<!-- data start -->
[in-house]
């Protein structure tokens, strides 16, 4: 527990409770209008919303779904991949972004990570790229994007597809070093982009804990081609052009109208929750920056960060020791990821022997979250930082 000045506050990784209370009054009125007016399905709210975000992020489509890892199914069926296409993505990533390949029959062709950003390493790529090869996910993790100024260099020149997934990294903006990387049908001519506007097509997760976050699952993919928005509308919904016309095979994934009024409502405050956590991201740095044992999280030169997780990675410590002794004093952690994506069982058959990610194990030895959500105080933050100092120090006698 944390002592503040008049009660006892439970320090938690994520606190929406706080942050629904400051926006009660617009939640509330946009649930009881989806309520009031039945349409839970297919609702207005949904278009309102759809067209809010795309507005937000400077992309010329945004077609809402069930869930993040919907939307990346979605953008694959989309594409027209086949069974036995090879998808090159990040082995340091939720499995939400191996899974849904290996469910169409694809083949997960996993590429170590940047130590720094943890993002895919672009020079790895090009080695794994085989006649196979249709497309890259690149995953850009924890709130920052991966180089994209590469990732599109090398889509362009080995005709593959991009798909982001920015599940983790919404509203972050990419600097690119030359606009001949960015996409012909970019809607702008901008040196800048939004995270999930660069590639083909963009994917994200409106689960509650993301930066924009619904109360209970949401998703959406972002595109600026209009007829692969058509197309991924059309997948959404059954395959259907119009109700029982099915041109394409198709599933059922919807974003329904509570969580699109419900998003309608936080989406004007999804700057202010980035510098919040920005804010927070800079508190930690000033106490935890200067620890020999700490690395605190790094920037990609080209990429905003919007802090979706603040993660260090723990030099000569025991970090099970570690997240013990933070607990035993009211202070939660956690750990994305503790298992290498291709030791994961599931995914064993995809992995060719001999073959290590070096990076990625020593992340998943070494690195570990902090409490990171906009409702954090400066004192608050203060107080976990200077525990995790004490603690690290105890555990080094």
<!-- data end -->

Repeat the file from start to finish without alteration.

[in-house]
């Protein structure tokens, strides 16, 4: 527990409770209008919303779904991949972004990570790229994007597809070093982009804990081609052009109208929750920056960060020791990821022997979250930082 000045506050990784209370009054009125007016399905709210975000992020489509890892199914069926296409993505990533390949029959062709950003390493790529090869996910993790100024260099020149997934990294903006990387049908001519506007097509997760976050699952993919928005509308919904016309095979994934009024409502405050956590991201740095044992999280030169997780990675410590002794004093952690994506069982058959990610194990030895959500105080933050100092120090006698 944390002592503040008049009660006892439970320090938690994520606190929406706080942050629904400051926006009660617009939640509330946009649930009881989806309520009031039945349409839970297919609702207005949904278009309102759809067209809010795309507005937000400077992309010329945004077609809402069930869930993040919907939307990346979605953008694959989309594409027209086949069974036995090879998808090159990040082995340091939720499995939400191996899974849904290996469910169409694809083949997960996993590429170590940047130590720094943890993002895919672009020079790895090009080695794994085989006649196979249709497309890259690149995953850009924890709130920052991966180089994209590469990732599109090398889509362009080995005709593959991009798909982001920015599940983790919404509203972050990419600097690119030359606009001949960015996409012909970019809607702008901008040196800048939004995270999930660069590639083909963009994917994200409106689960509650993301930066924009619904109360209970949401998703959406972002595109600026209009007829692969058509197309991924059309997948959404059954395959259907119009109700029982099915041109394409198709599933059922919807974003329904509570969580699109419900998003309608936080989406004007999804700057202010980035510098919040920005804010927070800079508190930690000033106490935890200067620890020999700490690395605190790094920037990609080209990429905003919007802090979706603040993660260090723990030099000569025991970090099970570690997240013990933070607990035993009211202070939660956690750990994305503790298992290498291709030791994961599931995914064993995809992995060719001999073959290590070096990076990625020593992340998943070494690195570990902090409490990171906009409702954090400066004192608050203060107080976990200077525990995790004490603690690290105890555990080094």